Importance of diphthamide modified EF2 for translational accuracy and competitive cell growth in yeast

PLoS One. 2018 Oct 18;13(10):e0205870. doi: 10.1371/journal.pone.0205870. eCollection 2018.


In eukaryotes, the modification of an invariant histidine (His-699 in yeast) residue in translation elongation factor 2 (EF2) with diphthamide involves a conserved pathway encoded by the DPH1-DPH7 gene network. Diphthamide is the target for diphtheria toxin and related lethal ADP ribosylases, which collectively kill cells by inactivating the essential translocase function of EF2 during mRNA translation and protein biosynthesis. Although this notion emphasizes the pathological importance of diphthamide, precisely why cells including our own require EF2 to carry it, is unclear. Mining the synthetic genetic array (SGA) landscape from the budding yeast Saccharomyces cerevisiae has revealed negative interactions between EF2 (EFT1-EFT2) and diphthamide (DPH1-DPH7) gene deletions. In line with these correlations, we confirm in here that loss of diphthamide modification (dphΔ) on EF2 combined with EF2 undersupply (eft2Δ) causes synthetic growth phenotypes in the composite mutant (dphΔ eft2Δ). These reflect negative interference with cell performance under standard as well as thermal and/or chemical stress conditions, cell growth rates and doubling times, competitive fitness, cell viability in the presence of TOR inhibitors (rapamycin, caffeine) and translation indicator drugs (hygromycin, anisomycin). Together with significantly suppressed tolerance towards EF2 inhibition by cytotoxic DPH5 overexpression and increased ribosomal -1 frame-shift errors in mutants lacking modifiable pools of EF2 (dphΔ, dphΔ eft2Δ), our data indicate that diphthamide is important for the fidelity of the EF2 translocation function during mRNA translation.

Publication types

  • Research Support, Non-U.S. Gov't

MeSH terms

  • Amino Acid Substitution
  • Anisomycin / pharmacology
  • Caffeine / pharmacology
  • Cell Division / drug effects
  • Cinnamates / pharmacology
  • Diphtheria Toxin / toxicity
  • Gene Deletion
  • Gene Expression Regulation, Fungal*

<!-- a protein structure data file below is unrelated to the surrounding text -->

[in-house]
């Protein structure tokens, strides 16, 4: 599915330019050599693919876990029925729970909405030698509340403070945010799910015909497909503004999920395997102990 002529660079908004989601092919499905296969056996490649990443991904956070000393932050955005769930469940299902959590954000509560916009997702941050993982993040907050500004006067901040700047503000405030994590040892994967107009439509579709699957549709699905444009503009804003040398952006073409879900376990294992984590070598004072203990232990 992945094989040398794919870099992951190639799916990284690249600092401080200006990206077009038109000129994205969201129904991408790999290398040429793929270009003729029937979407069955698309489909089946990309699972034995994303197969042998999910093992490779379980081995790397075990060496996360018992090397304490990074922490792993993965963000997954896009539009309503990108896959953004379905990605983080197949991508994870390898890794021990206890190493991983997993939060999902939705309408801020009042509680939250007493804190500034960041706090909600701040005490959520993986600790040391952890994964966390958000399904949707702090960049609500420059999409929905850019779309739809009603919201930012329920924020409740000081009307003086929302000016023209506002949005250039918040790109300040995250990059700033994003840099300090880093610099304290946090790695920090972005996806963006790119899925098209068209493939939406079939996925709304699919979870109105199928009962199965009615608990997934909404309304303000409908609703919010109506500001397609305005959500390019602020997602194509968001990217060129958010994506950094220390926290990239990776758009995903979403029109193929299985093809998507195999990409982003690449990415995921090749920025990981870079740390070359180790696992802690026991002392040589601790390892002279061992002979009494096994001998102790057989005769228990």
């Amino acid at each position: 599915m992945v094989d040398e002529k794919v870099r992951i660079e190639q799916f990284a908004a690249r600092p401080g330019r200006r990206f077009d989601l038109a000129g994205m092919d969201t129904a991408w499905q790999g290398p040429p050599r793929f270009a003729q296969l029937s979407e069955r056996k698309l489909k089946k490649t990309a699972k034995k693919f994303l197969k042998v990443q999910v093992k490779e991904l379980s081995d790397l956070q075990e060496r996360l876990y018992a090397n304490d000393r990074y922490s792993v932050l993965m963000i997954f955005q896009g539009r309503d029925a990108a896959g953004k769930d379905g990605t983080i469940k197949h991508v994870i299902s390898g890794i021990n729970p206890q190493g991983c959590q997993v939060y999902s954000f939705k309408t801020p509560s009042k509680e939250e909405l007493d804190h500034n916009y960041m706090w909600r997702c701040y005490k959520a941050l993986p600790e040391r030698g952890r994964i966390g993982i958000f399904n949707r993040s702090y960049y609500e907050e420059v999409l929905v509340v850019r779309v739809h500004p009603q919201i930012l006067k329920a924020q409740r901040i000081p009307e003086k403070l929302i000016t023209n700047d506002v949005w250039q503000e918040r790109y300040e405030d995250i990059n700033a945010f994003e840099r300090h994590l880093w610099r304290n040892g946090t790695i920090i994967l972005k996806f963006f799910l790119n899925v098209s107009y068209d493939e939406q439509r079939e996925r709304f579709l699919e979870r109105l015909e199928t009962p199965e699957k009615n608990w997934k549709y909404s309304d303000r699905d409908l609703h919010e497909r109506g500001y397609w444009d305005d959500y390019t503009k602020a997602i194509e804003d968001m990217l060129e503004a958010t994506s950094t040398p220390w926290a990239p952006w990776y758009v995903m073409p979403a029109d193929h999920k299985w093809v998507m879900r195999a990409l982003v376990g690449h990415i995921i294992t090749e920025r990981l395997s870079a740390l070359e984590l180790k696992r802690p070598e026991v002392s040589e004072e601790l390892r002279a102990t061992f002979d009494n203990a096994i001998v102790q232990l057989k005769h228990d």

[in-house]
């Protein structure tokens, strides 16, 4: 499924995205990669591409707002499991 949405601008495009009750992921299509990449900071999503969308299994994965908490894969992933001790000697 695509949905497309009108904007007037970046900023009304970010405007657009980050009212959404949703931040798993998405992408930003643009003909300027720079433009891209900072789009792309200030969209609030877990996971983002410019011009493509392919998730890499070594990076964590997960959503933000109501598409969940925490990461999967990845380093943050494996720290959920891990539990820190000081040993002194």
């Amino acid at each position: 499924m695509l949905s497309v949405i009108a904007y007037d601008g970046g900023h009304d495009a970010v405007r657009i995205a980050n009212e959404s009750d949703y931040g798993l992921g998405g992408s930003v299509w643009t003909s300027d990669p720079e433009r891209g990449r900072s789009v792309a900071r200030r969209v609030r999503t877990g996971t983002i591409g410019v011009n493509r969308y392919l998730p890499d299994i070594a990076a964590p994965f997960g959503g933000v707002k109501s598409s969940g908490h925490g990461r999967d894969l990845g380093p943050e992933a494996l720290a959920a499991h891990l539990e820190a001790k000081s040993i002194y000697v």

• Histidine / analogs & derivatives*
  • Histidine / genetics
  • Histidine / metabolism*
  • Hygromycin B / analogs & derivatives
  • Hygromycin B / pharmacology
  • Methyltransferases / genetics
  • Methyltransferases / metabolism
  • Peptide Elongation Factor 1 / genetics
  • Peptide Elongation Factor 1 / metabolism
  • Peptide Elongation Factor 2 / deficiency
  • Peptide Elongation Factor 2 / genetics*
  • Phenotype
  • Protein Biosynthesis / drug effects*
  • Saccharomyces cerevisiae / drug effects
  • Saccharomyces cerevisiae / genetics*
  • Saccharomyces cerevisiae / growth & development
  • Saccharomyces cerevisiae / metabolism
  • Saccharomyces cerevisiae Proteins / genetics
  • Saccharomyces cerevisiae Proteins / metabolism
  • Sirolimus / pharmacology


  • Cinnamates
  • Diphtheria Toxin
  • Peptide Elongation Factor 1
  • Peptide Elongation Factor 2
  • Saccharomyces cerevisiae Proteins
  • Caffeine
  • Hygromycin B
  • hygromycin A
  • Histidine
  • Anisomycin
  • diphthamide
  • Methyltransferases
  • DPH5 protein, S cerevisiae
  • Sirolimus

Grants and funding

This study was supported by European regional development funds (EFRE—Europe Funds Saxony) for the Centre for Chemical Microscopy (ProVIS) to Lorenz Adrian; University of Kassel research unit PhosMOrg (P/1082 232) to Raffael Schaffrath; DFG Priority Program 1927 Iron-Sulfur for Life: Cooperative Function of Iron-Sulfur Centers in Assembly, Biosynthesis, Catalysis and Disease to Lorenz Adrian (AD178/7-1) and to Raffael Schaffrath (SCHA750/21-1). The funders had no role in study design, data collection and analysis, decision to publish, or preparation of the manuscript.